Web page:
There’s Overseas Student Health Cover (OSHC) if you’re a student, or Overseas Visitor Health Cover (OVHC) as options. Be sure to review all the details of your coverage so it suits you and your specific healthcare needs. 

Logistics and paperwork

Six months before you move to Australia is a good time to decide whether you want to sell, store, or ship your belongings. Look at shipping companies and costs if you’ll be taking your big-ticket items – such as furniture – with you.


When it comes to packing your belongings, decide whether you'll use a moving company, or rely on your family and friends.


Make copies of essential documents including your passport, academic transcripts, and identification. Speaking of passports, ensure yours is up to date, with full validity. 

Final preparations: 1 month to go

After months (or years) of planning, the month before you go is the chance to tie up loose ends. This month will go the fastest!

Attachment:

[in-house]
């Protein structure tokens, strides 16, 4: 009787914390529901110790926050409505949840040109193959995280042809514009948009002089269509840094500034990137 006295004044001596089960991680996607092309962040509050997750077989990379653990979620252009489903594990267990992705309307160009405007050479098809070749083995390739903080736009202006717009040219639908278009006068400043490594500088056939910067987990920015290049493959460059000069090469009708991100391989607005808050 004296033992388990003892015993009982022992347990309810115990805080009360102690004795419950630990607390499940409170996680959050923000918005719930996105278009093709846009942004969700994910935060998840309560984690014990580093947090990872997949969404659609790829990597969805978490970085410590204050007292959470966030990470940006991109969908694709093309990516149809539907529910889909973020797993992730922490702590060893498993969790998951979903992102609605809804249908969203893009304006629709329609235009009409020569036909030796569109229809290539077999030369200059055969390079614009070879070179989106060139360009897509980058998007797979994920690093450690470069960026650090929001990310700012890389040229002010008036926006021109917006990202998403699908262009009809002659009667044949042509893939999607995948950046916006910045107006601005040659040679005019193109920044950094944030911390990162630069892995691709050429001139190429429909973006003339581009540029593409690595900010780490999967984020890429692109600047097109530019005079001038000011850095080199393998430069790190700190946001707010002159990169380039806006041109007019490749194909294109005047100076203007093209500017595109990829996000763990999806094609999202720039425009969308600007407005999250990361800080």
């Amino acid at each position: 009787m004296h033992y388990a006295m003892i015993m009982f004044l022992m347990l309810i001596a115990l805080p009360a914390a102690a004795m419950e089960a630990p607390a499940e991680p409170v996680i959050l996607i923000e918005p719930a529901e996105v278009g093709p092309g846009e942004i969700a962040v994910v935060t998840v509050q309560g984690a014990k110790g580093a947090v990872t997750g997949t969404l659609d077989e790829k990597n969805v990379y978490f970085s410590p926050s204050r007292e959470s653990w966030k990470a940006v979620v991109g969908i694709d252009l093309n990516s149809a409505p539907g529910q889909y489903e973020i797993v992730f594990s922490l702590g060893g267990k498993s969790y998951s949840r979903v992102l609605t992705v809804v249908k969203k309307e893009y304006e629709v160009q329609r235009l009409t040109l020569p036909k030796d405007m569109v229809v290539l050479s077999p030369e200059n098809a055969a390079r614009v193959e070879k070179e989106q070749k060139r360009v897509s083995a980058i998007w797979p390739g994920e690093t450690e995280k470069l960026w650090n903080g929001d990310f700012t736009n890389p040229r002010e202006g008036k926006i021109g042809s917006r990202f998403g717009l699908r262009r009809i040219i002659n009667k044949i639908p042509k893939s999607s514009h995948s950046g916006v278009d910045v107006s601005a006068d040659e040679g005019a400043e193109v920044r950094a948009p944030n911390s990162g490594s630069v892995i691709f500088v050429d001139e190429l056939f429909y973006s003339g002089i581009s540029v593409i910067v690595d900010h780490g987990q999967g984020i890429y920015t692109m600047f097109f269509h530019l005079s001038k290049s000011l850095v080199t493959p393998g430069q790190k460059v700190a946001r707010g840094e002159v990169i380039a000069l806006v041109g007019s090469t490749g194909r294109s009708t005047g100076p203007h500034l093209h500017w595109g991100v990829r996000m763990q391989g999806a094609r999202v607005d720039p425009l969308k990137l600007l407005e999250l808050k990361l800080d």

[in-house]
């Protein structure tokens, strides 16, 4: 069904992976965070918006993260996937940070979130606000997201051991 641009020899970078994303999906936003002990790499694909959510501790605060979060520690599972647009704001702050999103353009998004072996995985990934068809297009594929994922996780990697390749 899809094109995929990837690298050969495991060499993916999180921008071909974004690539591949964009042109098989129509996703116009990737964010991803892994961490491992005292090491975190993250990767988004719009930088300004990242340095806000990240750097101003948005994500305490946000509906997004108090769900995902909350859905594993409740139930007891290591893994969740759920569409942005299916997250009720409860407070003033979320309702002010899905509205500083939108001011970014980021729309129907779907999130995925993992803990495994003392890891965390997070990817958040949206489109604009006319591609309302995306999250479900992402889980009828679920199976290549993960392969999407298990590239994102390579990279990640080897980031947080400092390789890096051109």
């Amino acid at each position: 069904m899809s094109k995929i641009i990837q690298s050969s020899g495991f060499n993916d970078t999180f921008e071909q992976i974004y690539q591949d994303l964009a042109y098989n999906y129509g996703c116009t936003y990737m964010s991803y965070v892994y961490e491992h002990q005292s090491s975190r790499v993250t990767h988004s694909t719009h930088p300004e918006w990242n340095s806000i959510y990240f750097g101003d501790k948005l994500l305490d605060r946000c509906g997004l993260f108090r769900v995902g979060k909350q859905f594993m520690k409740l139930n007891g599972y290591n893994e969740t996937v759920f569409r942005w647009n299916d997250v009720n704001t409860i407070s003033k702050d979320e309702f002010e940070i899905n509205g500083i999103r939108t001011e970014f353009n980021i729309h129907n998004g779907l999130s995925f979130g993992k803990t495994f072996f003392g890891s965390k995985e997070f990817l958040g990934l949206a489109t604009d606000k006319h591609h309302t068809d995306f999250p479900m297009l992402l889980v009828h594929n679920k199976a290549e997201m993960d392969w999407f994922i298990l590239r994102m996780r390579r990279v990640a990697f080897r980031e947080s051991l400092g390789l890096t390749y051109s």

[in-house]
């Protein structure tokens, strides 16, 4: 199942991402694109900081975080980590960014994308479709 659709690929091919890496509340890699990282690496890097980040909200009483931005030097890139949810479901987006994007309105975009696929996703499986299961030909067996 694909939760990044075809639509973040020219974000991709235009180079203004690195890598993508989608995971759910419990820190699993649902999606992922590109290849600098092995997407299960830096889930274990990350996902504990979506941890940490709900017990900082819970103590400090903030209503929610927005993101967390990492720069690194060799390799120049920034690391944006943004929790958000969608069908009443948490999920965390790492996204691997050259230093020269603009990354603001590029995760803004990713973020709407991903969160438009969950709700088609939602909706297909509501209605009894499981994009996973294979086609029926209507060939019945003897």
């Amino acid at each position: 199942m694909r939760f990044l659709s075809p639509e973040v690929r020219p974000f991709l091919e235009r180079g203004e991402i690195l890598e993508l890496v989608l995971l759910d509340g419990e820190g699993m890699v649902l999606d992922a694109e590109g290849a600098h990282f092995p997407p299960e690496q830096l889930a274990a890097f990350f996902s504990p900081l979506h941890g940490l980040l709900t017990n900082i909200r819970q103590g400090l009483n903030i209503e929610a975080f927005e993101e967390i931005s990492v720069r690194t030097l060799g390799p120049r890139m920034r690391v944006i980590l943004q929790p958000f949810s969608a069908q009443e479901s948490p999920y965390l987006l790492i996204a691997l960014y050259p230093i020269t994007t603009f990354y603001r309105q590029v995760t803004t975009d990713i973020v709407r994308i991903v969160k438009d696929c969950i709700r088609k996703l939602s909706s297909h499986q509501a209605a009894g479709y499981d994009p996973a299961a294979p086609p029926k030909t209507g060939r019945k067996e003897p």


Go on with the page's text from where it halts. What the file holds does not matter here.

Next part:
Essential arrangements

Book your flights to Australia if you haven’t already, and ensure you have all travel documents, including your visa grant notification. Finalise your initial accommodation in Australia, whether it’s a hotel, temporary self-accommodated apartment, or student housing.


Australia has strict quarantine laws, so check what you can and can’t bring with you. For example, you may need a letter from your doctor for prescription medication. 

Arrival in Australia

After all the planning and preparing, you’ve finally made it! Congratulations! 

Initial steps upon landing

As soon as youarrive, you’ll go through customs and quarantine regulations, before making your way to your initial accommodation via public transport, taxi or pre-arranged airport transfers. 

Setting up your new life

Once you’ve settled into your initial temporary accommodation and become familiar with the surrounding area, it’s time to open a bank account, apply for a tax file number, and get connected. 

Opening a bank account in Australia

A bank account is one of the first, and most important things you should set up. Westpac, Australia’s first bank, has a range of banking options for people who have just arrived in Australia.

Once you arrive in Australia, you can open a Westpac Choice account online or in a local branch in just a few minutes. If you open online, you may still be required to visit a branch to verify your ID.​